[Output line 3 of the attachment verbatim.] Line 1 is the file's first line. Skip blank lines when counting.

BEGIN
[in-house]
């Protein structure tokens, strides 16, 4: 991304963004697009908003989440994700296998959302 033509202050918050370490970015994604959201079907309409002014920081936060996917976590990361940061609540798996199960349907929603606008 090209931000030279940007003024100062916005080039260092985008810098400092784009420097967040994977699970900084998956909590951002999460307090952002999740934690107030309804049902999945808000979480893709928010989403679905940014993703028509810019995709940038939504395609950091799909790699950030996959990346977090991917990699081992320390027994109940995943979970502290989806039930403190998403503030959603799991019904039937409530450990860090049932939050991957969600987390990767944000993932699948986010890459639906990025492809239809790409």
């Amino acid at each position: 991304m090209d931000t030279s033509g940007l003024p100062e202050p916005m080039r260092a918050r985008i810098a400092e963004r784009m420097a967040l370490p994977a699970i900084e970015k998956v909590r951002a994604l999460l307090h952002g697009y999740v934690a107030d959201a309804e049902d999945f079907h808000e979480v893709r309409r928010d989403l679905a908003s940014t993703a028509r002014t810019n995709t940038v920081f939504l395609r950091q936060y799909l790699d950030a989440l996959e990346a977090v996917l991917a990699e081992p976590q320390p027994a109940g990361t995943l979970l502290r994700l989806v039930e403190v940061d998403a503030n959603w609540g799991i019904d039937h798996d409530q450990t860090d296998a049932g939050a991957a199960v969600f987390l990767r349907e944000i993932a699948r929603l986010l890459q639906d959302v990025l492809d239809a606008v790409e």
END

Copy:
């Amino acid at each position: 991304m090209d931000t030279s033509g940007l003024p100062e202050p916005m080039r260092a918050r985008i810098a400092e963004r784009m420097a967040l370490p994977a699970i900084e970015k998956v909590r951002a994604l999460l307090h952002g697009y999740v934690a107030d959201a309804e049902d999945f079907h808000e979480v893709r309409r928010d989403l679905a908003s940014t993703a028509r002014t810019n995709t940038v920081f939504l395609r950091q936060y799909l790699d950030a989440l996959e990346a977090v996917l991917a990699e081992p976590q320390p027994a109940g990361t995943l979970l502290r994700l989806v039930e403190v940061d998403a503030n959603w609540g799991i019904d039937h798996d409530q450990t860090d296998a049932g939050a991957a199960v969600f987390l990767r349907e944000i993932a699948r929603l986010l890459q639906d959302v990025l492809d239809a606008v790409e």